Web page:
About Dragon Trees
The Dracaena draco tree is characterised by a single or multiple trunk growing up to 12 metres (39 ft) tall (rarely more), with a dense umbrella-shaped canopy of thick leaves. It grows slowly, requiring about ten years to reach 1 metre (3 ft 3 in) tall. Young trees remain with only a single stem; branching occurs when the tree flowers, when two side shoots at the base of the flower panicle continue the growth as a fork in the stem.
Being monocotyledonous, Dracaena draco does not display annual rings and age can only be estimated by the number of branch forking occurrences (indicating the number of flowering episodes) and measuring the frequency of flowering (less than annual). Some specimens are believed to be up to 600 years old; the oldest is growing at Icod de los Vinos in northwest Tenerife.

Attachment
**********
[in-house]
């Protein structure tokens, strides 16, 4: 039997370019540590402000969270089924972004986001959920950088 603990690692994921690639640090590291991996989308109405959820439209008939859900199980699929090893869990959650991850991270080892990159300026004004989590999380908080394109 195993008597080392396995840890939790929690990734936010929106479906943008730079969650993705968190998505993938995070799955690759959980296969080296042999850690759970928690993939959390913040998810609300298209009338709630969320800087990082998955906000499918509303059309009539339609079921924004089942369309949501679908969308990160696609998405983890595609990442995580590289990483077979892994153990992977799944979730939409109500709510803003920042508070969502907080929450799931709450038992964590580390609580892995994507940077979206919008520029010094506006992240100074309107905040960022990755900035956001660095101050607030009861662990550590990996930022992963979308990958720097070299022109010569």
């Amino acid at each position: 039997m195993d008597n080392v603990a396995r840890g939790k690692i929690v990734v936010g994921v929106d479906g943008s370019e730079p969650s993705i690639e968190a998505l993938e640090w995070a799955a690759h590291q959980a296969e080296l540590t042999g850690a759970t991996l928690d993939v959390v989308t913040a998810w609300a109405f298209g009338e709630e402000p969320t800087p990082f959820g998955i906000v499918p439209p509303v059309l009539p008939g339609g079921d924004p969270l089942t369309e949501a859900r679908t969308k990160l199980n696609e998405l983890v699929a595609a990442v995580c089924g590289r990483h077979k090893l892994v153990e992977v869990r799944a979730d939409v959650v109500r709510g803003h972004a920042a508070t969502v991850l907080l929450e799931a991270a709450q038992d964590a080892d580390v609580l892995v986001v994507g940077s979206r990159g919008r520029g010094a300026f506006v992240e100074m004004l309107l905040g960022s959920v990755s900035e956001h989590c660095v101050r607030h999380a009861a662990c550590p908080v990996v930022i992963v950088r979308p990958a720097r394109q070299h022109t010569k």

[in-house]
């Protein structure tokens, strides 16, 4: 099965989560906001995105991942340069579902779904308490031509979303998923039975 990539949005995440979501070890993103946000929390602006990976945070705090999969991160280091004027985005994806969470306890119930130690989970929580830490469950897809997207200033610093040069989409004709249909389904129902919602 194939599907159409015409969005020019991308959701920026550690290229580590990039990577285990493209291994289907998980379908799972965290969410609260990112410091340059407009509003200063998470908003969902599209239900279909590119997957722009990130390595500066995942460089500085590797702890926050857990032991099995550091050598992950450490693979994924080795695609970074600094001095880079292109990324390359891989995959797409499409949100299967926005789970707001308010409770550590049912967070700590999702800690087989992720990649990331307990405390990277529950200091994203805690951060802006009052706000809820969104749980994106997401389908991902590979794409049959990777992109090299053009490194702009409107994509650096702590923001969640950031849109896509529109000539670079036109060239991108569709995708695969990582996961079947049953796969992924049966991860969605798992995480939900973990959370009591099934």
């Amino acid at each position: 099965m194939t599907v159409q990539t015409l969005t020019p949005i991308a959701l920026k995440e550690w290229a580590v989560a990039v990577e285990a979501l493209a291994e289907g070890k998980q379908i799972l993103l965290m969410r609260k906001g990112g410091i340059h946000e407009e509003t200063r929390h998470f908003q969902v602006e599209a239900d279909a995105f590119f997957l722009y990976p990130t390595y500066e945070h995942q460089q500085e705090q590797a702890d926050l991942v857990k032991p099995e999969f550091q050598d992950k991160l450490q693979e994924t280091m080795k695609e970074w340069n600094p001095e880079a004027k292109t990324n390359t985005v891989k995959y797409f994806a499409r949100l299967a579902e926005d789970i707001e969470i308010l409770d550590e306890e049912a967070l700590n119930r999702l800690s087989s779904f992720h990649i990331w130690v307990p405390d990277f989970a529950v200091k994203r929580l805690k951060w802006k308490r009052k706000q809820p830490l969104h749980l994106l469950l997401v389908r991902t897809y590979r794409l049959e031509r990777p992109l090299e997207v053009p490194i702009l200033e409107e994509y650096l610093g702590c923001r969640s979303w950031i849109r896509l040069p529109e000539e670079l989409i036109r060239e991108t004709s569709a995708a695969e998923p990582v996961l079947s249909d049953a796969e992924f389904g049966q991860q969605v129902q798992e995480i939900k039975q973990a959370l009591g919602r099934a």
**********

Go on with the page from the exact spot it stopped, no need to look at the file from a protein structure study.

Dracaena draco is winter hardy outdoors. It will survive temperatures as low as 22 degrees F.
It can take high heat but performs best when protected from very strong afternoon sun. In very bright desert locations, part sun would be the preferred exposure.
Mature trees are insect and fire resistant but should be protected from high winds.
Caring for your Dragon Tree
- Dig holes or beds wide, not deep
- Gently remove plants from containers, keeping the root ball intact
- Plant level with surrounding soil, spreading roots outward
- Fill around roots with native soil
- Stake large plants to prevent excess movement in strong winds
- Most of these plants prefer, or even require, periods of drought
- Water slowly, and allow to dry completely between soakings
- Jungle-type epiphytic cacti (live naturally in trees) can tolerate watering more often
- Prune only to remove wayward, dead, diseased, or top-heavy growth
- When possible, propagate the cuttings by inserting into clean, well-drained potting soil to share with others